The conventional wisdom is that computer viruses can wipe out your data, but they can’t do physical damage. The exception to that rule was, of course, Commodore, the king of cheap 1980s computers. Commodore’s earliest computer, the PET, had an infamous “poke of death” (POKE 59458,62) that would destroy its video display, but the Commodore 64’s sidekick, the 1541 disk drive, had a couple of little-known vulnerabilities as well.
A St. Louis-area software cracker who went by the handle of Iron Doctor (if I ever knew his real name, I forgot it long ago) told me about these many, many years ago. I didn’t want any part of the software cracking scene but the budding journalist in me was utterly fascinated by it, so I talked to software crackers a lot, while resisting the repeated invitations to join their groups.
Commodore copy protection (some would argue it’s more properly called “copy prevention” or DRM) schemes tended to be very elaborate. The 1541 was a computer in its own right, with a 1 MHz 6502 CPU and 2 KB of RAM, so clever programmers had a lot of options with it.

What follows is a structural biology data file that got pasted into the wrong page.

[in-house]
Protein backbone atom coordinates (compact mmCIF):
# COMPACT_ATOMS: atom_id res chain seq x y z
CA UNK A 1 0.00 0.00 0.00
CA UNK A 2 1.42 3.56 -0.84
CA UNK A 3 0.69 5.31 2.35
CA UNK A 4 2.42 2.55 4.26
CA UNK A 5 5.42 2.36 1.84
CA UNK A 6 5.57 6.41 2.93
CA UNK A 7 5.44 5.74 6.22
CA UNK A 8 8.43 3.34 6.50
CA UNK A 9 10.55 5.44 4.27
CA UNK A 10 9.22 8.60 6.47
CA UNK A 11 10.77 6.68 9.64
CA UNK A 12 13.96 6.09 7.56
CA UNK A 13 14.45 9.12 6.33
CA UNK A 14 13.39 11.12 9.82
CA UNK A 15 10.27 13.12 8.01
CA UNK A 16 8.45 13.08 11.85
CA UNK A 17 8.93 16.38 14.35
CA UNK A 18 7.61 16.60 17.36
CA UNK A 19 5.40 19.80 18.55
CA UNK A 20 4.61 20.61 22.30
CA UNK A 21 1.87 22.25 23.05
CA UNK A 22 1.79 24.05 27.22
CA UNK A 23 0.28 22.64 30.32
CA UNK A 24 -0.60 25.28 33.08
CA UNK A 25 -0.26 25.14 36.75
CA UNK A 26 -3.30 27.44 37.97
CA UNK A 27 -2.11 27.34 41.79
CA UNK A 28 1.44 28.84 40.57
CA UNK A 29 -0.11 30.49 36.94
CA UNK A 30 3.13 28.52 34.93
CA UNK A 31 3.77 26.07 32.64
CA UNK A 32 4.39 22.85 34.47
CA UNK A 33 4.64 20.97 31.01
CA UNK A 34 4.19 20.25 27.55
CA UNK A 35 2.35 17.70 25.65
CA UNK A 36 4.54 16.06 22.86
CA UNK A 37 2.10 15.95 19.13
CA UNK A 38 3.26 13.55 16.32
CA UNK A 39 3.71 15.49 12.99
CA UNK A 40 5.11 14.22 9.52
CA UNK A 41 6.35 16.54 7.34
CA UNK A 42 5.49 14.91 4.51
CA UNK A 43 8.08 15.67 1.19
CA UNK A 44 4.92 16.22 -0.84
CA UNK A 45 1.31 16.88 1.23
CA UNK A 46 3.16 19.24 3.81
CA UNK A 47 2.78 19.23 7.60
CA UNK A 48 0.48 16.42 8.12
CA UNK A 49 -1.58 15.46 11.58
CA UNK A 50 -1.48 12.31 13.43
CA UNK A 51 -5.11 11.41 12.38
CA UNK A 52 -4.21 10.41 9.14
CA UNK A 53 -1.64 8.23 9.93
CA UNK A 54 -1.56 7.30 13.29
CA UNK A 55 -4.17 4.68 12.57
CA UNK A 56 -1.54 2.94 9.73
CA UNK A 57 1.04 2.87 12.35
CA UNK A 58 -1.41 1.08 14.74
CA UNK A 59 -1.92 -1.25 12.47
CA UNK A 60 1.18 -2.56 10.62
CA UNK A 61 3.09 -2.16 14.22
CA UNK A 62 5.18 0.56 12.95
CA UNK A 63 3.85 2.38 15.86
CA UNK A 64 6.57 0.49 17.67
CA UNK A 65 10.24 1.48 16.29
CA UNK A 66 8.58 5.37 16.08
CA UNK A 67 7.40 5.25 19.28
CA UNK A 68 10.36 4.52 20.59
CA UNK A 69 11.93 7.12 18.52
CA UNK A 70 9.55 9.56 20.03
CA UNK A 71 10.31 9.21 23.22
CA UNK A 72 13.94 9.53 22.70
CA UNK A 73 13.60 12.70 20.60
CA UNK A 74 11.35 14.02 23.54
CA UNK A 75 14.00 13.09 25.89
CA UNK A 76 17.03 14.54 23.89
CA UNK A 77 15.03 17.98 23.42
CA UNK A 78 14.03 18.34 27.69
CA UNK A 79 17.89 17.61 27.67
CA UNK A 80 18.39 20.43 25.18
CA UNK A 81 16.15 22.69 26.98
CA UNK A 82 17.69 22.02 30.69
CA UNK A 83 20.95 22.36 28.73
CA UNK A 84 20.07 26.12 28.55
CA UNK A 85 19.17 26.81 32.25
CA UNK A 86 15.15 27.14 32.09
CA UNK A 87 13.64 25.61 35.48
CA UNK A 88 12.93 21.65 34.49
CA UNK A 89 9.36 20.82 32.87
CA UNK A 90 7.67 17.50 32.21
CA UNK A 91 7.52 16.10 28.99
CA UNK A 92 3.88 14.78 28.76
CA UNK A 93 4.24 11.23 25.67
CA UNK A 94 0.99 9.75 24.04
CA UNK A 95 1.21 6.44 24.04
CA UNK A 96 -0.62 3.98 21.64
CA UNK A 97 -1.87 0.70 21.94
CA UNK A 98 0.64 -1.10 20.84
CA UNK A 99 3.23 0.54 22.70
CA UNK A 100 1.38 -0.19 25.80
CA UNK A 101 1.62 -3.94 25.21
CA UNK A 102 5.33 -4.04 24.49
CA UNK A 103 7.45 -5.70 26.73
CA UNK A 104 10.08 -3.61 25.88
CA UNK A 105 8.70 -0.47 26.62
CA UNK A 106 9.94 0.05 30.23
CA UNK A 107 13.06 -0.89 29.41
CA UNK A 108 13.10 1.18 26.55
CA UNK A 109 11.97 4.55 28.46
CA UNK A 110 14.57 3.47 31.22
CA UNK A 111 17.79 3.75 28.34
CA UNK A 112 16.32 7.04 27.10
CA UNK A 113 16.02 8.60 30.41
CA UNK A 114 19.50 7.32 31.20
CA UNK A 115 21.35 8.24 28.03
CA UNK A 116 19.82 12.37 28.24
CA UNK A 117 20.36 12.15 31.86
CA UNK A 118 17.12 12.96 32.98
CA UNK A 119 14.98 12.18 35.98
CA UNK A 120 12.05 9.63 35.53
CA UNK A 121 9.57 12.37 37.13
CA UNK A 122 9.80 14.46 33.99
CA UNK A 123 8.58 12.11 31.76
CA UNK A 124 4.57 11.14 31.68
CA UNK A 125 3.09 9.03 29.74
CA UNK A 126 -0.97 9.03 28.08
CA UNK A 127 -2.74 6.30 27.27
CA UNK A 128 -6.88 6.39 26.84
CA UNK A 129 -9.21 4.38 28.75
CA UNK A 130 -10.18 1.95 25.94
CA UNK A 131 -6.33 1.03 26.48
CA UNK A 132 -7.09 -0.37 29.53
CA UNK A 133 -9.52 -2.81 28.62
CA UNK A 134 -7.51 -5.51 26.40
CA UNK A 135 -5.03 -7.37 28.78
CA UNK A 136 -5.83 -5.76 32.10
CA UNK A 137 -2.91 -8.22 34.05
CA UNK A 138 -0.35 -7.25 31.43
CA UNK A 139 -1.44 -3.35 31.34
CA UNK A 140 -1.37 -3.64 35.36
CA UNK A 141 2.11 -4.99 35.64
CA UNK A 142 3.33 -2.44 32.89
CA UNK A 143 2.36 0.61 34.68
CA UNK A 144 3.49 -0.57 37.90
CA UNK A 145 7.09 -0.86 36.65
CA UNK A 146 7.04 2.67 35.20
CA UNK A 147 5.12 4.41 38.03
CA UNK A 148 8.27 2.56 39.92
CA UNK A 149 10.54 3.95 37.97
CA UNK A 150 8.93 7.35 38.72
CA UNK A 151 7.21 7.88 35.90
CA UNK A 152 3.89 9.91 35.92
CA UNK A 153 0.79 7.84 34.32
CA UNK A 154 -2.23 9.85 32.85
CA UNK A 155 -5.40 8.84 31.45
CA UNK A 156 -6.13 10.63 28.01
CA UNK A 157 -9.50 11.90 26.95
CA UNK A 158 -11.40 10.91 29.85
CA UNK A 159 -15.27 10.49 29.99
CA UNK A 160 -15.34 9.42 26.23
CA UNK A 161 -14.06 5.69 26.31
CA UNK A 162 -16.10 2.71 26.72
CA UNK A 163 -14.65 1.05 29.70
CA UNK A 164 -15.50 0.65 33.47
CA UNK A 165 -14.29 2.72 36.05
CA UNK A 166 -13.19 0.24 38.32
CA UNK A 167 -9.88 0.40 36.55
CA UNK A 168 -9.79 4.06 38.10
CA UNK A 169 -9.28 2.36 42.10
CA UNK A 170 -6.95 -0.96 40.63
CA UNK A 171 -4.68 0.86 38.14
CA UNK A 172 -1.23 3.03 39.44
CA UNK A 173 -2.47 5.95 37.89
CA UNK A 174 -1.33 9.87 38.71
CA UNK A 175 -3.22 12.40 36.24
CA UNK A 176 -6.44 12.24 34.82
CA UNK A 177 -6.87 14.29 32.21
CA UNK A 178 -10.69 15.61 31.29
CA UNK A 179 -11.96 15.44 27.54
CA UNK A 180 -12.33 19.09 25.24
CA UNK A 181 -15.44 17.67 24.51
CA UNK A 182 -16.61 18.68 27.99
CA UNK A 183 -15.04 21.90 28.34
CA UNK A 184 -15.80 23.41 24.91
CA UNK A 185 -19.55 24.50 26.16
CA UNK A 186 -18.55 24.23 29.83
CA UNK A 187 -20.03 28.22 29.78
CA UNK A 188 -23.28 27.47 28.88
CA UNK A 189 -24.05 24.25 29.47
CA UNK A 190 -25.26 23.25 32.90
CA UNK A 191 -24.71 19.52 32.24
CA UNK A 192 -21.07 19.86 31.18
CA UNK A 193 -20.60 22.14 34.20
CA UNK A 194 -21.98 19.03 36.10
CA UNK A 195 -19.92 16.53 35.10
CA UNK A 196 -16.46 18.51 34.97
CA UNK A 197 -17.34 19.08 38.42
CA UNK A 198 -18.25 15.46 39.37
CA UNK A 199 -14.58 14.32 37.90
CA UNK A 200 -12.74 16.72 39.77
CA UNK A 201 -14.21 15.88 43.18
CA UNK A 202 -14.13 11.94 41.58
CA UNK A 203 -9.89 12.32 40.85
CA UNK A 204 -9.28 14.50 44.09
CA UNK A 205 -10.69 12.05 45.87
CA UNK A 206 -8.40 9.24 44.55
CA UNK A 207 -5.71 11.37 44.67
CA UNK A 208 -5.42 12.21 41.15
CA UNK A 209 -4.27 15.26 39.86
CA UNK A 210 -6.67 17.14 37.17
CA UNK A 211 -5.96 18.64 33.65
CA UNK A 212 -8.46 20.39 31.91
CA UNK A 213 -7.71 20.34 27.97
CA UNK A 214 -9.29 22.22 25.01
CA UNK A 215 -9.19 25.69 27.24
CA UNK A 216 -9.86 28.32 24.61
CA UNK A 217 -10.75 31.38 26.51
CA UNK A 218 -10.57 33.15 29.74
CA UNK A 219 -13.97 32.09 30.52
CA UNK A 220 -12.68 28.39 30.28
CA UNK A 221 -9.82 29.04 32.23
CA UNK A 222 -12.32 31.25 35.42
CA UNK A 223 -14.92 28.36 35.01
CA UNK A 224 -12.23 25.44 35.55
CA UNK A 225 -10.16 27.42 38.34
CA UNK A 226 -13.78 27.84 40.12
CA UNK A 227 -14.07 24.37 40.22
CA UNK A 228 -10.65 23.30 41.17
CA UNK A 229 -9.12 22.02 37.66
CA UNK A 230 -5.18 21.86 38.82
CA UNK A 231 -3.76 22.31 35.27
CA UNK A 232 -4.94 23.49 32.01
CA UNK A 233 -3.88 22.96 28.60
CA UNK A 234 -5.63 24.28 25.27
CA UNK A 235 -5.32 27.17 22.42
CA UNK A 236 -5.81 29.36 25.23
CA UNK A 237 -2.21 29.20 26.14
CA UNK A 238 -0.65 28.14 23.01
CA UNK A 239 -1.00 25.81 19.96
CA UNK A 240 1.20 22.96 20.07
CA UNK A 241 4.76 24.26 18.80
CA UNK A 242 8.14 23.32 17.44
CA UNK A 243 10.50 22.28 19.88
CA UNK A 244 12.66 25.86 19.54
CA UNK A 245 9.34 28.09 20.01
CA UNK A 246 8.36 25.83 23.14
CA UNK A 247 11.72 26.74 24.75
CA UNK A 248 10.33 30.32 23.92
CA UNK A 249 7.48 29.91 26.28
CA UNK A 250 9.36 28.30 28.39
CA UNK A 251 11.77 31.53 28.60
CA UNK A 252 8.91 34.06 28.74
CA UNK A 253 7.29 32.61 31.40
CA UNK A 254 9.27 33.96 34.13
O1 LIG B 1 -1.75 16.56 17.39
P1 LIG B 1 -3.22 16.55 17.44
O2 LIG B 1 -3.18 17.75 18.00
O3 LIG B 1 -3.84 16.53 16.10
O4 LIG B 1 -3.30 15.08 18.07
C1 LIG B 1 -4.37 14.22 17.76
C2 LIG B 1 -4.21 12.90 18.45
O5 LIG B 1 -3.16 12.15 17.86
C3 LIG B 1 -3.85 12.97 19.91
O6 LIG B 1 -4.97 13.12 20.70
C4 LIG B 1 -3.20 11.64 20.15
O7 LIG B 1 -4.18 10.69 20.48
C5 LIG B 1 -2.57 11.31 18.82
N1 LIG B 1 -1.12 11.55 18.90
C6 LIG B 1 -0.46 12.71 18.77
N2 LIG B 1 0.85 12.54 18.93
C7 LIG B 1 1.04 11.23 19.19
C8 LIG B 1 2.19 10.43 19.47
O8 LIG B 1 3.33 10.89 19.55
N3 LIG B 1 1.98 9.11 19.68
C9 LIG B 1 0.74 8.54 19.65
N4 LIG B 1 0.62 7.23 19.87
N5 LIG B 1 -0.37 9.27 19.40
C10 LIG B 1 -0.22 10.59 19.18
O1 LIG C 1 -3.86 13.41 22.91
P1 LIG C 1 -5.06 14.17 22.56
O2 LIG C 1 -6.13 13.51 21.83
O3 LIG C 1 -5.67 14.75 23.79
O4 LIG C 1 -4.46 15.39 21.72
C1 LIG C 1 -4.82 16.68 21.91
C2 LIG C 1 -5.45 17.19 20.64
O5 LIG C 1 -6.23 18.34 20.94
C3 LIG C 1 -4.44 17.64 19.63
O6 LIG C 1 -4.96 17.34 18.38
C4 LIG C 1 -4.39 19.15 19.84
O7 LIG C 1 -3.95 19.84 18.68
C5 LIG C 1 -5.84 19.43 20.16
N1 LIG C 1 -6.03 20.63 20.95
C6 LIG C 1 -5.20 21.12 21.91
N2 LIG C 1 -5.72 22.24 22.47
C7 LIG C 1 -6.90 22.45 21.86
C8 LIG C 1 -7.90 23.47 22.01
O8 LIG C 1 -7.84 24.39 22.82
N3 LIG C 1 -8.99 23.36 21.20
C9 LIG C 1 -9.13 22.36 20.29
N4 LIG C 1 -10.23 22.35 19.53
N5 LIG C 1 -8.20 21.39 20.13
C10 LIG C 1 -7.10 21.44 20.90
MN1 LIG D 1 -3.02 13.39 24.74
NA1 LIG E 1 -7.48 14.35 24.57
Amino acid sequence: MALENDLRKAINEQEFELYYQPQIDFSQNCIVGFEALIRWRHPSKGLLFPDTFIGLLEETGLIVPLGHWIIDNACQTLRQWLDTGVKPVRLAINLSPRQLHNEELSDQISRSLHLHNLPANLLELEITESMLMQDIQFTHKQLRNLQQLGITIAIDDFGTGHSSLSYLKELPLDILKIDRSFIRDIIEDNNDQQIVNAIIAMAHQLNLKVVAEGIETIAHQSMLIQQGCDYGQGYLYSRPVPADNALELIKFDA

Iron Doctor told me that he’d seen protection schemes that, if they detected you had tampered with them, would try to break your disk drive in retaliation. The most common way to do this was to send the drive a command to try to move the drive’s stepper motor beyond its physical range. The drive would oblige and try to do the impossible, so it was possible to command the drive to permanently damage its own drive mechanism.
But the 1541 had another issue. Although it’s impossible to write to ROM, Commodore left out the circuitry in the 1541 that would keep its CPU from trying to do so. Commodore was trying to meet a price point with the 1541, and who would ever try to make the disk drive write to ROM, anyway? So it’s understandable why they would leave out that logic and save a buck. But if your program tried to write to ROM and did it often enough, you stressed both the CPU and ROM chip and could cause one or the other to overheat and fail.
While this isn’t a virus in the strictest definition of the word, it’s certainly malicious, and fixing it would have been a $75-$125 repair, depending on how quickly the technician could diagnose the problem. Some repair shops were much better than others.